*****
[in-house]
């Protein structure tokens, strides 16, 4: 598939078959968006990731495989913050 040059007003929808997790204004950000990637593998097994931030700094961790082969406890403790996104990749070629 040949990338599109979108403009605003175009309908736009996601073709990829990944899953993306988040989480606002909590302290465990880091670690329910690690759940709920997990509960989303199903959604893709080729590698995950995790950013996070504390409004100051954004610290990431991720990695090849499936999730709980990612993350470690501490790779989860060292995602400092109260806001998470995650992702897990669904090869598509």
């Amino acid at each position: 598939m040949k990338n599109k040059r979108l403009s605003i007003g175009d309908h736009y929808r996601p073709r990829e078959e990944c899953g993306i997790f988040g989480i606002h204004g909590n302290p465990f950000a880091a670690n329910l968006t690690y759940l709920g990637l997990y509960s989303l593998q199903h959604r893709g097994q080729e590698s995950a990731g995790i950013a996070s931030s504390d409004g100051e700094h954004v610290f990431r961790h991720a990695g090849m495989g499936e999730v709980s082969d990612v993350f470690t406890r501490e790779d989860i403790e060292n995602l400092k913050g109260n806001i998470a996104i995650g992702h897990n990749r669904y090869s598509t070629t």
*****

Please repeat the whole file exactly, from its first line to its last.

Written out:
[in-house]
């Protein structure tokens, strides 16, 4: 598939078959968006990731495989913050 040059007003929808997790204004950000990637593998097994931030700094961790082969406890403790996104990749070629 040949990338599109979108403009605003175009309908736009996601073709990829990944899953993306988040989480606002909590302290465990880091670690329910690690759940709920997990509960989303199903959604893709080729590698995950995790950013996070504390409004100051954004610290990431991720990695090849499936999730709980990612993350470690501490790779989860060292995602400092109260806001998470995650992702897990669904090869598509």
């Amino acid at each position: 598939m040949k990338n599109k040059r979108l403009s605003i007003g175009d309908h736009y929808r996601p073709r990829e078959e990944c899953g993306i997790f988040g989480i606002h204004g909590n302290p465990f950000a880091a670690n329910l968006t690690y759940l709920g990637l997990y509960s989303l593998q199903h959604r893709g097994q080729e590698s995950a990731g995790i950013a996070s931030s504390d409004g100051e700094h954004v610290f990431r961790h991720a990695g090849m495989g499936e999730v709980s082969d990612v993350f470690t406890r501490e790779d989860i403790e060292n995602l400092k913050g109260n806001i998470a996104i995650g992702h897990n990749r669904y090869s598509t070629t």